Clause 859: Special provisions about farming and property income
1782. This clause clarifies the position of firms that carry on a farming trade or property business. It is based on sections 15 (paragraph 1(3) of Schedule A), 53(2) and 65A(4) of ICTA.
1783. In section 53(2) of ICTA there is a rule that all farming carried on in the United Kingdom by a person is a single trade. The section refers to a "particular person or partnership or body of persons".
1784. In section 15 of ICTA there is a similar rule that all property income activity carried on by a person forms a single property business. Paragraph 1(3) of Schedule A refers to a "particular person or partnership". Section 65A(4) of ICTA, which deals with overseas property businesses, also refers to a "particular person or partnership".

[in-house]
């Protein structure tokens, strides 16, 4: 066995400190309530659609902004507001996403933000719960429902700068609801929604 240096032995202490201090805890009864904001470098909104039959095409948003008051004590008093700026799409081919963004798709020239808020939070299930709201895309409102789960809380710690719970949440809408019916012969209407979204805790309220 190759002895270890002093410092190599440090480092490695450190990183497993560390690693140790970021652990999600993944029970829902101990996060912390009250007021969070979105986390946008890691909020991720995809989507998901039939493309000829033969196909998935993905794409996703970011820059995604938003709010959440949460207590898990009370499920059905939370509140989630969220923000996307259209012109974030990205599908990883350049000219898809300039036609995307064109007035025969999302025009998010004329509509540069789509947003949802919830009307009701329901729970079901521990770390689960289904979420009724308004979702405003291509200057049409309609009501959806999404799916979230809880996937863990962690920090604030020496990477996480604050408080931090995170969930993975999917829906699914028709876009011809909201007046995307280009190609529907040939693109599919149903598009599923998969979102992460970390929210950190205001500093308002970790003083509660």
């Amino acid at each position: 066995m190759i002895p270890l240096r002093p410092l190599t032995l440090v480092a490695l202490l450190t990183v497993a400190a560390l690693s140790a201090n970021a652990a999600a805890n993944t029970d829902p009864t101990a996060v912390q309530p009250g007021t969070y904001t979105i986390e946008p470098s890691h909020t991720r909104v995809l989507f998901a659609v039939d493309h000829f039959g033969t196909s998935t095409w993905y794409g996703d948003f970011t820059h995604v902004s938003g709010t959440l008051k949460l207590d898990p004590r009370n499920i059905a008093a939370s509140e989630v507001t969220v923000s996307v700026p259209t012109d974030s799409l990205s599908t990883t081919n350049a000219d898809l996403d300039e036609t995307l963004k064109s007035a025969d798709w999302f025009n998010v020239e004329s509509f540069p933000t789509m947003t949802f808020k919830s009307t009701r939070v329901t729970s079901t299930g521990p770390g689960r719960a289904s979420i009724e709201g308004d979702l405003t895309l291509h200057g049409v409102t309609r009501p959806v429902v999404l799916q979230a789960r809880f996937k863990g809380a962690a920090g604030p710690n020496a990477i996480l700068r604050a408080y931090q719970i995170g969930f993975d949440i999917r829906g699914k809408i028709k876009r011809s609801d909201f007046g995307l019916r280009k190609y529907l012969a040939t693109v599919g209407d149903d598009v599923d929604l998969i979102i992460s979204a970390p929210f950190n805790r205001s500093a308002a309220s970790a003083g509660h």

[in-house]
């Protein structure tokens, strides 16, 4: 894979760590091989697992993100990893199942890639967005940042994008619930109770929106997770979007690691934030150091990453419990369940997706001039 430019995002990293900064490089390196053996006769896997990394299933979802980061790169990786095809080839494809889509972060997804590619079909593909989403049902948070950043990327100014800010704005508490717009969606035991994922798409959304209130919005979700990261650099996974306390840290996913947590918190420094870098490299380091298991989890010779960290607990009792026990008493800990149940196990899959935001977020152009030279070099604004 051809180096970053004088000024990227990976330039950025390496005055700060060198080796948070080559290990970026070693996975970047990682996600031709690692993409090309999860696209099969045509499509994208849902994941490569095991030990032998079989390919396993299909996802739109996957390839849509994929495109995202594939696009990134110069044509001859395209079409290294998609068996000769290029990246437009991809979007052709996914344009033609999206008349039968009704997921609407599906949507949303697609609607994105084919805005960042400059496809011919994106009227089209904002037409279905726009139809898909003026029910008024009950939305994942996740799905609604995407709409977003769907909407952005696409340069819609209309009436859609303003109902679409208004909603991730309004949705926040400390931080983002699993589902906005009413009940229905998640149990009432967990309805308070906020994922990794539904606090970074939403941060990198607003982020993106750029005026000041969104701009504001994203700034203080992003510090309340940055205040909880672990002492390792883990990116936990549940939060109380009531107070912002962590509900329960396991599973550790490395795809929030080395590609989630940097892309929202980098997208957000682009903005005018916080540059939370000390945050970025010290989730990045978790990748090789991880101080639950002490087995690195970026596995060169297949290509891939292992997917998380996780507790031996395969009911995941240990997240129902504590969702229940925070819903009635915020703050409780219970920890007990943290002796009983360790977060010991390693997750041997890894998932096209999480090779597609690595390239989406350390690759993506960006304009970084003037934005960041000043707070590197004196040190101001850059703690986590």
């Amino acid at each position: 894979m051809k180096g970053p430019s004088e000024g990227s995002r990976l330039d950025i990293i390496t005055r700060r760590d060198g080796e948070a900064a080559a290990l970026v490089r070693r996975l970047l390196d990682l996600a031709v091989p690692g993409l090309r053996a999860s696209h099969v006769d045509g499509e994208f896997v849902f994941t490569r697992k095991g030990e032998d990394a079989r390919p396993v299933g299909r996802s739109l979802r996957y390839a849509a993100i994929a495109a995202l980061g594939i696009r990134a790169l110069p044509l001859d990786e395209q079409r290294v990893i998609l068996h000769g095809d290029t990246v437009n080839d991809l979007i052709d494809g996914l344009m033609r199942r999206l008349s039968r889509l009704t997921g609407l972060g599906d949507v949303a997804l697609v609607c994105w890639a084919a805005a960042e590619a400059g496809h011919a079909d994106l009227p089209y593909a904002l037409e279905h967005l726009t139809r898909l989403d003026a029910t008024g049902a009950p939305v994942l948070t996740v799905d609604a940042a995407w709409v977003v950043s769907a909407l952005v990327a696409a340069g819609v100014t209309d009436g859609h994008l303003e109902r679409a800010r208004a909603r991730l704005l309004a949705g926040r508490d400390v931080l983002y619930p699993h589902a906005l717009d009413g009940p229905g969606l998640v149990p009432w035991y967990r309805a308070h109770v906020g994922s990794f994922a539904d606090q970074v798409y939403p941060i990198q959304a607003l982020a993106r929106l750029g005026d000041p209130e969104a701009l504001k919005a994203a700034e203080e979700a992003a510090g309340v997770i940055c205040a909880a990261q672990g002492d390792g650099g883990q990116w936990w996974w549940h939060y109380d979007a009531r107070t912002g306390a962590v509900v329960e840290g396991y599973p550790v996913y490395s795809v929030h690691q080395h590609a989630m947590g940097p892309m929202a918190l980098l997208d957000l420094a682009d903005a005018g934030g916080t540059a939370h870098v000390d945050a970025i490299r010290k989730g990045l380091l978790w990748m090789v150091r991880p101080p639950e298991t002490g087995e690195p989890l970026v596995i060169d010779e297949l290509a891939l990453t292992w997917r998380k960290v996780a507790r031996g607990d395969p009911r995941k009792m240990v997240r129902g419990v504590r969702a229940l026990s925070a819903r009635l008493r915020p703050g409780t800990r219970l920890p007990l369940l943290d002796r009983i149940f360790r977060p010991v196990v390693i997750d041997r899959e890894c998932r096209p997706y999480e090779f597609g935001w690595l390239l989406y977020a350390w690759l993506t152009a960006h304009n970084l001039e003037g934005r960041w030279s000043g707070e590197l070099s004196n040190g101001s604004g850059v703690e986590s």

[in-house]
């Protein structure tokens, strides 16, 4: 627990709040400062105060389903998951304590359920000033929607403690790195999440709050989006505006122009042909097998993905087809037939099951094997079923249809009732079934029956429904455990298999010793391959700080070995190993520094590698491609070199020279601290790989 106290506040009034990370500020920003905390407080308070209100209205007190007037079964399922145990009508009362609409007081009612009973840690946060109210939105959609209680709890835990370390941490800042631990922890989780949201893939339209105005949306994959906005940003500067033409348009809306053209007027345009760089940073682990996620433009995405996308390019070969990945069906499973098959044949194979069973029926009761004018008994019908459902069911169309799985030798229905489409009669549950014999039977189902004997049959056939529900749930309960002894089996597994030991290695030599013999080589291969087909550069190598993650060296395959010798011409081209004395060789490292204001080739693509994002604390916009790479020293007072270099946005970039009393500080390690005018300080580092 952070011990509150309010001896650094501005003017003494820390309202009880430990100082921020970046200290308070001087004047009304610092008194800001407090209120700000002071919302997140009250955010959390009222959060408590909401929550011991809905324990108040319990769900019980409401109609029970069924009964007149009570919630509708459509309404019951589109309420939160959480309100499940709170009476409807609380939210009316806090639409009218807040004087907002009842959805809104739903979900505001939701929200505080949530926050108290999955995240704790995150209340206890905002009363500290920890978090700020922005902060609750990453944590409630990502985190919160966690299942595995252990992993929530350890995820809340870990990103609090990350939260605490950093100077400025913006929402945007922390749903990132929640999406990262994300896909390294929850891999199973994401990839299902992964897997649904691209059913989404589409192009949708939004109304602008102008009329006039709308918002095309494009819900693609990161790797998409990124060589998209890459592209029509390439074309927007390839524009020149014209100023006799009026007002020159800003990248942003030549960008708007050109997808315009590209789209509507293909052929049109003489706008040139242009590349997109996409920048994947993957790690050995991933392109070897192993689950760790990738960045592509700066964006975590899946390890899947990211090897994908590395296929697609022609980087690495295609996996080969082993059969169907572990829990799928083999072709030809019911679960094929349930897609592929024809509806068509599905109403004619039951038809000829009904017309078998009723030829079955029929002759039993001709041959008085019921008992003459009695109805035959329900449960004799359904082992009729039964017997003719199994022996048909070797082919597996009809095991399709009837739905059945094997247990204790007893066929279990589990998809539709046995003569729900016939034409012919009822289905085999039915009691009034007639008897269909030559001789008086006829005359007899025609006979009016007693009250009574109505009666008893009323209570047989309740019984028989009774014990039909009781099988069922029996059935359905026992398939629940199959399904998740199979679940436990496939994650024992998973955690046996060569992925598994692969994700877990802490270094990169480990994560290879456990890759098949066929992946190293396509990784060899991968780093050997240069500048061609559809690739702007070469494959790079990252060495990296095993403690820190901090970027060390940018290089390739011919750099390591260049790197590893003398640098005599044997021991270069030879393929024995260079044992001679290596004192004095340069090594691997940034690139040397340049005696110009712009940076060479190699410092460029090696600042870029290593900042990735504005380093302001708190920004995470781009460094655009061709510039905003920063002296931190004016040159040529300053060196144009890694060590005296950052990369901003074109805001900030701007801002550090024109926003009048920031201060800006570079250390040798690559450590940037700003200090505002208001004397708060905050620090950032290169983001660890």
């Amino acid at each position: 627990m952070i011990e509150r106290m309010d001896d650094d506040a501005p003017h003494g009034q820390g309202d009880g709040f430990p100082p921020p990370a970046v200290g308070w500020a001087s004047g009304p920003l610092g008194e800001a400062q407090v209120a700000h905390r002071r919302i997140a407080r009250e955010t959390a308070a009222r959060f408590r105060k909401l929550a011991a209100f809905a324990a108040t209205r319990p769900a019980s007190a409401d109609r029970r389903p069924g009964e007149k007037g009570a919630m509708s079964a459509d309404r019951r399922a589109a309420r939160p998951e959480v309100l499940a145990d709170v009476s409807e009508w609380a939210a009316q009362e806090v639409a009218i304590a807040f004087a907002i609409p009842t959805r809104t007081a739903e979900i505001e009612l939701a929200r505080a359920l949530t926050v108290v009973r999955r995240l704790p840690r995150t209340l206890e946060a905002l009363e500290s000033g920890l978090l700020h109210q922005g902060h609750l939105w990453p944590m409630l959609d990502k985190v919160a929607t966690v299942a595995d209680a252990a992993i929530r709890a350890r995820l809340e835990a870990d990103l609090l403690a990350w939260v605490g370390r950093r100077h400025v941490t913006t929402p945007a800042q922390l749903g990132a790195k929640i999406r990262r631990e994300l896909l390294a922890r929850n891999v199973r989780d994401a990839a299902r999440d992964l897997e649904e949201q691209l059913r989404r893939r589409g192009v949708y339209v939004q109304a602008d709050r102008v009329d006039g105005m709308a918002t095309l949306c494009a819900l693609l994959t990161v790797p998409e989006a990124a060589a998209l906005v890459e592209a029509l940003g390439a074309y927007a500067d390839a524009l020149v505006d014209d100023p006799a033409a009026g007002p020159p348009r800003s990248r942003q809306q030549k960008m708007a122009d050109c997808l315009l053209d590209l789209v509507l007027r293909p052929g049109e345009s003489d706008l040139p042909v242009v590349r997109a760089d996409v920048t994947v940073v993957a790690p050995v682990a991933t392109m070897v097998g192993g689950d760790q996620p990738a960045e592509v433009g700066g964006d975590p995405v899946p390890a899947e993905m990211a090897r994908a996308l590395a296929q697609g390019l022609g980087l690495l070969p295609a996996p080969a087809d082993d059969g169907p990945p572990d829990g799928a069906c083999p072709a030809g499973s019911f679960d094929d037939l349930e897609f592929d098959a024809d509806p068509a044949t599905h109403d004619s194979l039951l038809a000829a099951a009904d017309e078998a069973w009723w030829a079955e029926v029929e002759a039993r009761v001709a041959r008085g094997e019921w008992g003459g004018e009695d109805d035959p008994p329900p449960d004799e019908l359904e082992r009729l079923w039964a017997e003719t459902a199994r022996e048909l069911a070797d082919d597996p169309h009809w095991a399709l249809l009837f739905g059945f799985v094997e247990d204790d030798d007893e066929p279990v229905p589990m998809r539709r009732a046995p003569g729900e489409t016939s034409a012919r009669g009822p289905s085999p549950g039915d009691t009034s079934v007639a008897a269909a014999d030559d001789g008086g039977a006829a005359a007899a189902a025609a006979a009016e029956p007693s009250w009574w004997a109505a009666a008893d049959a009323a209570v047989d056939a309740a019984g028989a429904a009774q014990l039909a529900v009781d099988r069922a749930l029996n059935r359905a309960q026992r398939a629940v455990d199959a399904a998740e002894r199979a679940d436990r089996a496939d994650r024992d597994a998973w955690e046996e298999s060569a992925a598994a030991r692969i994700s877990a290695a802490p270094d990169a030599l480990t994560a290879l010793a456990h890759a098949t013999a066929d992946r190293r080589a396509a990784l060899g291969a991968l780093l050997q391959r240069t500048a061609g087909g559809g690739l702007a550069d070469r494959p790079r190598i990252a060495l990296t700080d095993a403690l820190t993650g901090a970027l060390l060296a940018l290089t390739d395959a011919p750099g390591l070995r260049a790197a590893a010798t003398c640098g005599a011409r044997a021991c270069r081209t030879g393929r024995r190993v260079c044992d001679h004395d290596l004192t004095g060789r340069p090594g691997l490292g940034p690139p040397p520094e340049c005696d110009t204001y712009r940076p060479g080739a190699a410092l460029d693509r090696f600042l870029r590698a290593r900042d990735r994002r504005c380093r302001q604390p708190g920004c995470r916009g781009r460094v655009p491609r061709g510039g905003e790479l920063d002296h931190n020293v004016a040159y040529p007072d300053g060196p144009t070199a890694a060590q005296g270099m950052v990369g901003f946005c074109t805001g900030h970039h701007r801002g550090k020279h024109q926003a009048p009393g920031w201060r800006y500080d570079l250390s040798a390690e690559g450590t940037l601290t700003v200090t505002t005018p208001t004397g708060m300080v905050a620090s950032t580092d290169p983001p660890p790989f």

1785. Subsection (1) is the rule that all farming carried on by a firm is a single trade. The subsection also makes it clear that the firm's single farming trade is separate from any farming trade carried on personally by a partner in the firm.
1786. Subsections (2) and (3) are the corresponding rules for UK property businesses and overseas property businesses.
Clause 860: Adjustment income
1787. This clause sets out the rules for taxing adjustment income when a trade is carried on in partnership. It is based on paragraph 13 of Schedule 22 to FA 2002.
1788. Subsection (1) provides that there can be a change of basis at the same time as a partial change in the membership of the firm.
1789. Subsection (3) ensures that the adjustment income rules are applied to the firm, rather than to the individual partners.